Precarious flew down the road in his Dodge Challenger and thought about nothing at all, but thought very deeply about it. Other times, he would sing along with the radio, but the radio was to be taken with a shaker of salt. There was FM and AM, but there was also PM and you needed to careful with that band of frequencies. One of the stations was real-time 911 calls, and you owe yourself the kindness of never tuning in. There were rock stations that played lost albums, the stuff Skynrd made after they all survived that plane crash, the record Hendrix and Miles David did. A sports talk station had a call-in show that had never had a non-Bababooey caller, and four successive hosts have been driven mad on-air. Art Bell’s show came in crystal clear on Route 77.

Autumn was all right on the Interstitial, Precarious thought, unless an election broke out, and then an election broke out. BAHDAHDAHBWAHBAH! all the stations played at once: John Phillips Sousa was the Emergency Broadcast Signal for elections in Route 77, and Precarious started looking for cover. He tossed his half-smoked Camel out the window and turned off the radio so he could see where he was going. SHWAMP signs on sticks came rocketing out of the ground, impaling several pedestrians. Precarious was halfway to America, on the edge of the desert, and the sky was full of politicians. They swooped and pandered like sleazy eagles, and they smelled a voter in the car.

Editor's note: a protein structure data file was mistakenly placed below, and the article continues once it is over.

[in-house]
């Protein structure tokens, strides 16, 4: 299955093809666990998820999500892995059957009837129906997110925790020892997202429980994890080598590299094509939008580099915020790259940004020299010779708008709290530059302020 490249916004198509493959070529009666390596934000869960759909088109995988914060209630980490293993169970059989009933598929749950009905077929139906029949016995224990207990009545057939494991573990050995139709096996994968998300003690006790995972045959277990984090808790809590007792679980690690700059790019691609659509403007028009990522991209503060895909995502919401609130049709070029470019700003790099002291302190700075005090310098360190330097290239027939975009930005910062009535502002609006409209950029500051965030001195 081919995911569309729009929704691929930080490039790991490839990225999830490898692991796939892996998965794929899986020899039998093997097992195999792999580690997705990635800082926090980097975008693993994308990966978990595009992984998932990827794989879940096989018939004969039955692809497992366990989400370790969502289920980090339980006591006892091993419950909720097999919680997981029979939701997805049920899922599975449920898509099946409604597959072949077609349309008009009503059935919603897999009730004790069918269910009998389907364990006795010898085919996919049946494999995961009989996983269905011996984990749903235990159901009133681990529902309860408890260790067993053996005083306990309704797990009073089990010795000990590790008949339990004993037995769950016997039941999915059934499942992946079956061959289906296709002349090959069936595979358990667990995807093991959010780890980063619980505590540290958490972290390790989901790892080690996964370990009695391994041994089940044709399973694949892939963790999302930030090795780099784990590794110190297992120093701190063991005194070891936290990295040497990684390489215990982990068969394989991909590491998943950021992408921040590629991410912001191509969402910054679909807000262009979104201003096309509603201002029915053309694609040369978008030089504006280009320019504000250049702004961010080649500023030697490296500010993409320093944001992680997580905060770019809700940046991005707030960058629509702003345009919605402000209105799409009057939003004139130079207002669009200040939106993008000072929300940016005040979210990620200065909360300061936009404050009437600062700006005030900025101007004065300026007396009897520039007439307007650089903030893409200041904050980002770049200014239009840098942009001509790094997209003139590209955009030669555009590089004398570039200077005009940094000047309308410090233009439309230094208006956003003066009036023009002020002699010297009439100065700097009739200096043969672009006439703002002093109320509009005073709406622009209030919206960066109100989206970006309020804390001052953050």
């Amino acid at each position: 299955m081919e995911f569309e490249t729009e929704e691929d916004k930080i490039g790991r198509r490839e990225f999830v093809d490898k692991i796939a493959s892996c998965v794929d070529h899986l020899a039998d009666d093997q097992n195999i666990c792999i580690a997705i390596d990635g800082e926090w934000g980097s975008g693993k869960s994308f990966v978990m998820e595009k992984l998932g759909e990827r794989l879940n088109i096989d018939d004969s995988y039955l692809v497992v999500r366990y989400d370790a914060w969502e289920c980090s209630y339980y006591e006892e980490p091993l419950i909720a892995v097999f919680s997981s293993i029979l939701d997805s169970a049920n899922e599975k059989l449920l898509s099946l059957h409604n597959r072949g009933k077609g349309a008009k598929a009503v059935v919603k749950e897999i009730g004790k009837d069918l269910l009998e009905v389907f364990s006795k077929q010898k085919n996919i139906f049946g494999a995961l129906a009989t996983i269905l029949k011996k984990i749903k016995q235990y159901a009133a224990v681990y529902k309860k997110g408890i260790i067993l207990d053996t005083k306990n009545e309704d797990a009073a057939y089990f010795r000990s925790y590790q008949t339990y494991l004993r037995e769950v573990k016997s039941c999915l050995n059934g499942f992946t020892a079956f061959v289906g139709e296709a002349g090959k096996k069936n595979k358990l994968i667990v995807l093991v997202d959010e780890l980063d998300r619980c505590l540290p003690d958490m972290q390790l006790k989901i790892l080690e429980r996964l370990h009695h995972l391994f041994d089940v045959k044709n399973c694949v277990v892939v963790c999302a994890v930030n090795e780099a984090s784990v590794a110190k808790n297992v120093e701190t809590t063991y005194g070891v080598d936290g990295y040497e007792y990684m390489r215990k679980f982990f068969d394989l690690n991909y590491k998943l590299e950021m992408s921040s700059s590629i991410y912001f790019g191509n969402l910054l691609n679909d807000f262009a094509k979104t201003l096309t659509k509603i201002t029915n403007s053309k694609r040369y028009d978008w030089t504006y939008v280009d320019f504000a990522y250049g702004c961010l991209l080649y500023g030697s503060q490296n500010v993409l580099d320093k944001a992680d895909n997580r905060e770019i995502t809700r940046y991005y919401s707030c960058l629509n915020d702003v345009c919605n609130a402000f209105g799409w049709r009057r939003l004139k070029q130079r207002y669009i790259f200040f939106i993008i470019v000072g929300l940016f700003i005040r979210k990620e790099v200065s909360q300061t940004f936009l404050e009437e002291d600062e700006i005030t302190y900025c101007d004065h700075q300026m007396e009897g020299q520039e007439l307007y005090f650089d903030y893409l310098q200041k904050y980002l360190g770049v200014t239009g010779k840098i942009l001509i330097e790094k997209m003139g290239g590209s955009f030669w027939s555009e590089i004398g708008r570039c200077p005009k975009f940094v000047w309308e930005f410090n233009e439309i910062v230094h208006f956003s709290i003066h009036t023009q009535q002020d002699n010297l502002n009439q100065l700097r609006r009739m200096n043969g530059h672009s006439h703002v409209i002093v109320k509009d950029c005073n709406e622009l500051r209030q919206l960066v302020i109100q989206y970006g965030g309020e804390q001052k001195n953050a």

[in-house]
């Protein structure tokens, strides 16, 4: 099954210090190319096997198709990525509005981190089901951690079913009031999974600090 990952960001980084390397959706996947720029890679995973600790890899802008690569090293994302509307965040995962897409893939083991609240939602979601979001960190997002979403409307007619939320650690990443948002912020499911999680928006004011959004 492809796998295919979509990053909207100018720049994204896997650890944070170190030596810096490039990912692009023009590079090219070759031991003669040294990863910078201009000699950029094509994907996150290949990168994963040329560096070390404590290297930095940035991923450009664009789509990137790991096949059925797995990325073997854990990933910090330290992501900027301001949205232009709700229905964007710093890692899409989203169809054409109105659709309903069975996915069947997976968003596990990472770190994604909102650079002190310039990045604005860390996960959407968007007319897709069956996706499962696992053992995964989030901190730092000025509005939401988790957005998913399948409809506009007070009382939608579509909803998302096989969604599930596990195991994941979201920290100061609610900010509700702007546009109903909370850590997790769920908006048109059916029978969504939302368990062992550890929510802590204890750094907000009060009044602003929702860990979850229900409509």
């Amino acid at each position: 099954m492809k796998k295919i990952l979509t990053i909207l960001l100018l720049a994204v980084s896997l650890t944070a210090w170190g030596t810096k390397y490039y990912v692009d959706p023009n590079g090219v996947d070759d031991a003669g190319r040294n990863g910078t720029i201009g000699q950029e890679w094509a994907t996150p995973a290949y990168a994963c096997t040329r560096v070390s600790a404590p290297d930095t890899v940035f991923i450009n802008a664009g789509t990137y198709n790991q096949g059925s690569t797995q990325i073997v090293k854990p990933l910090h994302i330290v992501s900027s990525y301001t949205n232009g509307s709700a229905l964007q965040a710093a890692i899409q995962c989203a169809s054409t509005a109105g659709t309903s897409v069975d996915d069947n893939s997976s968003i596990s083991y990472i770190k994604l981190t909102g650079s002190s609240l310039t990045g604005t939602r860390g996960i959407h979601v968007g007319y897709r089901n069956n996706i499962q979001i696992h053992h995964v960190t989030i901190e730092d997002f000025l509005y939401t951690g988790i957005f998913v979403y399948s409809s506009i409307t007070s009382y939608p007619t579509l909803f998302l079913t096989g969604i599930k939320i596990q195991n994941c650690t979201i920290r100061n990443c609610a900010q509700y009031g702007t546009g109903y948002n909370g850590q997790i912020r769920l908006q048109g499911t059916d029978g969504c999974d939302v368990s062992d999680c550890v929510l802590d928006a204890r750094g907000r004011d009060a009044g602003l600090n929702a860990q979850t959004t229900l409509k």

The gas stations would go partisan next, Precarious knew, and not the whole place at once, either: pump would turn against pump. The billboards would be plastered over with a new image every day, the paint and paper building up on the face of the sign until they began toppling over. This, too, killed pedestrians. Taking advantage of Route 77’s lax adopt-a-highway-section program, campaigns snatched up alternating miles of road, and some of the old-timers remember an election where that didn’t lead to barricades and sabotage within hours, but no one believes them.

Election Day loomed in his rearview, and Precarious gripped the steering wheel with his left hand and reached over to his tweed briefcase with his right, and he took his .22 caliber pistol from the case, making sure the safety was on, and jammed it between his thigh and the leather bucket seat. You can never be too careful with elections, and up ahead was a bar with a motel attached. A couple of drinks and a few hours of sleep sounded like the perfect way to hunker down while the election blew over. The parking lot was not full, and he parked the Challenger easily. The pistol, along with the keys, went in the briefcase, which went with Precarious. He’d watch the worst of it through the window, and when it cleared he would be back on Route 77, which is the road to Little Aleppo. It is a hard truck, but God will forgive you the miles.

Let Jersey Choogle

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“Jer, y’think we should have a backdrop or something? Maybe, you know, a cleaner kinda look?”

“Huh, yeah, that would look better. But the show starts in an hour, Bobby.”

“That’s enough time. Precarious?”